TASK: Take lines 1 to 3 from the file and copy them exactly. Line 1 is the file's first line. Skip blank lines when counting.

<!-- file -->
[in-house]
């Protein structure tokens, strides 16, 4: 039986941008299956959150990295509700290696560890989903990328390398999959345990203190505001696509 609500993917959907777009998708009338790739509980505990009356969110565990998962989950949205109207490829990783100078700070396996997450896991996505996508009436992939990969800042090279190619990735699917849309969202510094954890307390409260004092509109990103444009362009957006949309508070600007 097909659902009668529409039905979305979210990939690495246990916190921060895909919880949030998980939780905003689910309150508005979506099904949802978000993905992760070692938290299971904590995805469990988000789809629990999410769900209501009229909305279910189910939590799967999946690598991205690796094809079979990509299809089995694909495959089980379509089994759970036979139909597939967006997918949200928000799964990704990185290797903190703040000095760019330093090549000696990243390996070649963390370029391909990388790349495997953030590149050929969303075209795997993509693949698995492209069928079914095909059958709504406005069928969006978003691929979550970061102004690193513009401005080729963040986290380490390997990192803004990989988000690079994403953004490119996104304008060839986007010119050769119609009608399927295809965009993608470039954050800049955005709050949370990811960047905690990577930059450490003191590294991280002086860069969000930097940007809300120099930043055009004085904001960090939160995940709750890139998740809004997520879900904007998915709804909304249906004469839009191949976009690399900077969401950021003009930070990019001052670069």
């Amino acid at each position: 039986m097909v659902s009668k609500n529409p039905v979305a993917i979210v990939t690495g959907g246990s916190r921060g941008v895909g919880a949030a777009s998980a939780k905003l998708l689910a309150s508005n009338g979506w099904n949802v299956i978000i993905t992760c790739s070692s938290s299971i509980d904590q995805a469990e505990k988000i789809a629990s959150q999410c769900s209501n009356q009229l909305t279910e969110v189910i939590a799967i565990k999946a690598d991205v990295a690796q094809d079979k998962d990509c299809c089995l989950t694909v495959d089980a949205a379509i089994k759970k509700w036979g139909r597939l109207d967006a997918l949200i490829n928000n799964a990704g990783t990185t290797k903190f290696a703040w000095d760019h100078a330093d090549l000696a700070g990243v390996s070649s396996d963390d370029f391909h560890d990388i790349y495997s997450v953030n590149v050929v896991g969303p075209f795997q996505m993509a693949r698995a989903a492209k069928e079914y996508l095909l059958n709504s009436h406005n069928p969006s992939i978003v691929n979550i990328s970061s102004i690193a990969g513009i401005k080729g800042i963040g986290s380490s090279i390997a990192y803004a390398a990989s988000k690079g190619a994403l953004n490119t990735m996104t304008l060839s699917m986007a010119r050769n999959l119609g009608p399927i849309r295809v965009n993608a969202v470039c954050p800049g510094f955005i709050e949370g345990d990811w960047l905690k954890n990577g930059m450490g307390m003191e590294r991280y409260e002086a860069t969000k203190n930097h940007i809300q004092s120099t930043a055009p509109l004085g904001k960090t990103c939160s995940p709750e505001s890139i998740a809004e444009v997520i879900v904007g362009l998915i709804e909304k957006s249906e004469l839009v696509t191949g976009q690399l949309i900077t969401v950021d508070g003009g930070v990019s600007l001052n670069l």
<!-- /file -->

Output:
[in-house]
């Protein structure tokens, strides 16, 4: 039986941008299956959150990295509700290696560890989903990328390398999959345990203190505001696509 609500993917959907777009998708009338790739509980505990009356969110565990998962989950949205109207490829990783100078700070396996997450896991996505996508009436992939990969800042090279190619990735699917849309969202510094954890307390409260004092509109990103444009362009957006949309508070600007 097909659902009668529409039905979305979210990939690495246990916190921060895909919880949030998980939780905003689910309150508005979506099904949802978000993905992760070692938290299971904590995805469990988000789809629990999410769900209501009229909305279910189910939590799967999946690598991205690796094809079979990509299809089995694909495959089980379509089994759970036979139909597939967006997918949200928000799964990704990185290797903190703040000095760019330093090549000696990243390996070649963390370029391909990388790349495997953030590149050929969303075209795997993509693949698995492209069928079914095909059958709504406005069928969006978003691929979550970061102004690193513009401005080729963040986290380490390997990192803004990989988000690079994403953004490119996104304008060839986007010119050769119609009608399927295809965009993608470039954050800049955005709050949370990811960047905690990577930059450490003191590294991280002086860069969000930097940007809300120099930043055009004085904001960090939160995940709750890139998740809004997520879900904007998915709804909304249906004469839009191949976009690399900077969401950021003009930070990019001052670069």
């Amino acid at each position: 039986m097909v659902s009668k609500n529409p039905v979305a993917i979210v990939t690495g959907g246990s916190r921060g941008v895909g919880a949030a777009s998980a939780k905003l998708l689910a309150s508005n009338g979506w099904n949802v299956i978000i993905t992760c790739s070692s938290s299971i509980d904590q995805a469990e505990k988000i789809a629990s959150q999410c769900s209501n009356q009229l909305t279910e969110v189910i939590a799967i565990k999946a690598d991205v990295a690796q094809d079979k998962d990509c299809c089995l989950t694909v495959d089980a949205a379509i089994k759970k509700w036979g139909r597939l109207d967006a997918l949200i490829n928000n799964a990704g990783t990185t290797k903190f290696a703040w000095d760019h100078a330093d090549l000696a700070g990243v390996s070649s396996d963390d370029f391909h560890d990388i790349y495997s997450v953030n590149v050929v896991g969303p075209f795997q996505m993509a693949r698995a989903a492209k069928e079914y996508l095909l059958n709504s009436h406005n069928p969006s992939i978003v691929n979550i990328s970061s102004i690193a990969g513009i401005k080729g800042i963040g986290s380490s090279i390997a990192y803004a390398a990989s988000k690079g190619a994403l953004n490119t990735m996104t304008l060839s699917m986007a010119r050769n999959l119609g009608p399927i849309r295809v965009n993608a969202v470039c954050p800049g510094f955005i709050e949370g345990d990811w960047l905690k954890n990577g930059m450490g307390m003191e590294r991280y409260e002086a860069t969000k203190n930097h940007i809300q004092s120099t930043a055009p509109l004085g904001k960090t990103c939160s995940p709750e505001s890139i998740a809004e444009v997520i879900v904007g362009l998915i709804e909304k957006s249906e004469l839009v696509t191949g976009q690399l949309i900077t969401v950021d508070g003009g930070v990019s600007l001052n670069l």